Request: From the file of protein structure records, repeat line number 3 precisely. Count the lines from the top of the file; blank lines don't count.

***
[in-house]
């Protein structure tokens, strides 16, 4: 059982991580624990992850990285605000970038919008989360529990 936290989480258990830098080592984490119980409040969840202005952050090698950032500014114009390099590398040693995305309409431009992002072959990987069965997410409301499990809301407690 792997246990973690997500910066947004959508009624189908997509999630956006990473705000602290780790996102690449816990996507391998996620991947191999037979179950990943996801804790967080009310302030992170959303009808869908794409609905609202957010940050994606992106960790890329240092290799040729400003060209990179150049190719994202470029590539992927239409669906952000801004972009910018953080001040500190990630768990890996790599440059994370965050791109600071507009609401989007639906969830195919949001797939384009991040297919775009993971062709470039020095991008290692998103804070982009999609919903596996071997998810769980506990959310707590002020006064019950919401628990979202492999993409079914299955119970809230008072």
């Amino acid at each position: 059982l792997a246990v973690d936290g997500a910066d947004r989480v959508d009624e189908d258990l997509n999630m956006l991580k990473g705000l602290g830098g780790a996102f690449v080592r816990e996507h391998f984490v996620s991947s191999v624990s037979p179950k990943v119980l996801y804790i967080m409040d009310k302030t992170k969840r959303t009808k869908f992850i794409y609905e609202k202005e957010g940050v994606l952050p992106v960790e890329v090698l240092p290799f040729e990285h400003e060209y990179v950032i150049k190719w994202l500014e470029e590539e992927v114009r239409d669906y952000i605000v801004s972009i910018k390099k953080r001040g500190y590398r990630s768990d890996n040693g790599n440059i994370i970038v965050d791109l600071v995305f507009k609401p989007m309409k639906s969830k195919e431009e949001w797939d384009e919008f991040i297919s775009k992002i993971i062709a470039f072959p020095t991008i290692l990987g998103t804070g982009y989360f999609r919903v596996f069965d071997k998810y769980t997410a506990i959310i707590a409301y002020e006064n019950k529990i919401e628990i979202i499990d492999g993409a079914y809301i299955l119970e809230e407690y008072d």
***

């Amino acid at each position: 059982l792997a246990v973690d936290g997500a910066d947004r989480v959508d009624e189908d258990l997509n999630m956006l991580k990473g705000l602290g830098g780790a996102f690449v080592r816990e996507h391998f984490v996620s991947s191999v624990s037979p179950k990943v119980l996801y804790i967080m409040d009310k302030t992170k969840r959303t009808k869908f992850i794409y609905e609202k202005e957010g940050v994606l952050p992106v960790e890329v090698l240092p290799f040729e990285h400003e060209y990179v950032i150049k190719w994202l500014e470029e590539e992927v114009r239409d669906y952000i605000v801004s972009i910018k390099k953080r001040g500190y590398r990630s768990d890996n040693g790599n440059i994370i970038v965050d791109l600071v995305f507009k609401p989007m309409k639906s969830k195919e431009e949001w797939d384009e919008f991040i297919s775009k992002i993971i062709a470039f072959p020095t991008i290692l990987g998103t804070g982009y989360f999609r919903v596996f069965d071997k998810y769980t997410a506990i959310i707590a409301y002020e006064n019950k529990i919401e628990i979202i499990d492999g993409a079914y809301i299955l119970e809230e407690y008072d």